```{r apsentimentplot, dependson = "apsentiments", fig.height = 6, fig.width = 7, fig.cap = "Words from AP articles with the greatest contribution to positive or negative sentiments, using the Bing sentiment lexicon"}
library(ggplot2)
ap_sentiments %>%
count(sentiment, term, wt = count) %>%
ungroup() %>%
filter(n >= 200) %>%
mutate(n = ifelse(sentiment == "negative", -n, n)) %>%
mutate(term = reorder(term, n)) %>%
ggplot(aes(n, term, fill = sentiment)) +
geom_col() +
labs(x = "Contribution to sentiment", y = NULL)
```
### Tidying `dfm` objects
Other text mining packages provide alternative implementations of document-term matrices, such as the `dfm` (document-feature matrix) class from the quanteda package [@R-quanteda]. For example, the quanteda package comes with a corpus of presidential inauguration speeches, which can be converted to a `dfm` using the appropriate functions.
```{r inaug_dfm, R.options=list(quanteda_print_dfm_max_ndoc = 0, quanteda_print_dfm_max_nfeat = 0)}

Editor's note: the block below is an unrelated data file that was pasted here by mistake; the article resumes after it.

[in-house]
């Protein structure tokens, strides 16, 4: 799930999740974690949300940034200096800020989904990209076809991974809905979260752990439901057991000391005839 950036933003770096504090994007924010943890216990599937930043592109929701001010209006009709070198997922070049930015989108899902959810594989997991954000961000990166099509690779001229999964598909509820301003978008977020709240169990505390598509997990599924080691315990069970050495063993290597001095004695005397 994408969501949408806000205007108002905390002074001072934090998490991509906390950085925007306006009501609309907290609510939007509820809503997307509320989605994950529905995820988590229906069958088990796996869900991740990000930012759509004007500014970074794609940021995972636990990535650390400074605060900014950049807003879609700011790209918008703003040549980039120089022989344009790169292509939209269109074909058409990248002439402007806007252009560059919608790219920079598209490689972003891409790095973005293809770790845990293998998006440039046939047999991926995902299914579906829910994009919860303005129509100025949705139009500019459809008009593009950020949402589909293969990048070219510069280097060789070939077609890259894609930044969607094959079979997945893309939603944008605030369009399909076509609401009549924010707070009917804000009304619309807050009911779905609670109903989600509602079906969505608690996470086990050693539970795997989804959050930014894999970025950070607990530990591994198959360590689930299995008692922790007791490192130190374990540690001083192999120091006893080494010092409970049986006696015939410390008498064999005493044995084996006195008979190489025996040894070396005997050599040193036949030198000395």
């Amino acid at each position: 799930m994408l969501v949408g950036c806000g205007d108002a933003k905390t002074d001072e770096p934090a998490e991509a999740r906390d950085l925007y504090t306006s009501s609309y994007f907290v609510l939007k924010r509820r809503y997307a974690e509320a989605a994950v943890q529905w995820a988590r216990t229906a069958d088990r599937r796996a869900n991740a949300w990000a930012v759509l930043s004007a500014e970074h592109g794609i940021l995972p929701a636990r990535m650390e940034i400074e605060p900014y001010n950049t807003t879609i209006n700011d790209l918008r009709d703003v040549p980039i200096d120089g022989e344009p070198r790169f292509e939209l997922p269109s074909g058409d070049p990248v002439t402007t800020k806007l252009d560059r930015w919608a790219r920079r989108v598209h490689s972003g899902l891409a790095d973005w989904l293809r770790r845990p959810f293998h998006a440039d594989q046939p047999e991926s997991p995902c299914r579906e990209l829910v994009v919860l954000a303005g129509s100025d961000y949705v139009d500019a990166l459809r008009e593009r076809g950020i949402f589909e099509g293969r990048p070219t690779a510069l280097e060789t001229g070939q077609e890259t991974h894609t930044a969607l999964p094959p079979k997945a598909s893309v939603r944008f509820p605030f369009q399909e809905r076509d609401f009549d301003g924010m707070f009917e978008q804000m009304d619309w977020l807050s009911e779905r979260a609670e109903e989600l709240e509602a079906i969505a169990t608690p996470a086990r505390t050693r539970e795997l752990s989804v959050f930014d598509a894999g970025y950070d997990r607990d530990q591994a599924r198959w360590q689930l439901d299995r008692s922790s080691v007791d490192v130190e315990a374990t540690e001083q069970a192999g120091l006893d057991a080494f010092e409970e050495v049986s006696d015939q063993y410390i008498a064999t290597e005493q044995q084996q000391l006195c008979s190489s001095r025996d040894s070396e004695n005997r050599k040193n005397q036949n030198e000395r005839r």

data("data_corpus_inaugural", package = "quanteda")
inaug_dfm <- data_corpus_inaugural %>%
quanteda::tokens() %>%
quanteda::dfm(verbose = FALSE)
inaug_dfm
```
The `tidy` method works on these document-feature matrices as well, turning them into a one-token-per-document-per-row table:
```{r inaug_td, dependson = "inaug_dfm"}
inaug_td <- tidy(inaug_dfm)
inaug_td
```
We may be interested in finding the words most specific to each of the inaugural speeches. This could be quantified by calculating the tf-idf of each term-speech pair using the `bind_tf_idf()` function, as described in Chapter \@ref(tfidf).
```{r presidents, dependson = "inaug_td", fig.width = 8, fig.height = 8}
inaug_tf_idf <- inaug_td %>%
bind_tf_idf(term, document, count) %>%
arrange(desc(tf_idf))
inaug_tf_idf
```
We could use this data to pick four notable inaugural addresses (from Presidents Lincoln, Roosevelt, Kennedy, and Obama), and visualize the words most specific to each speech, as shown in Figure \@ref(fig:presidentspeeches).
```{r presidentspeeches, dependson = "presidents", echo = FALSE, fig.cap = "The terms with the highest tf-idf from each of four selected inaugural addresses. Note that quanteda's tokenizer includes the '?' punctuation mark as a term, though the texts we've tokenized ourselves with `unnest_tokens()` do not.", fig.height=6, fig.width=7}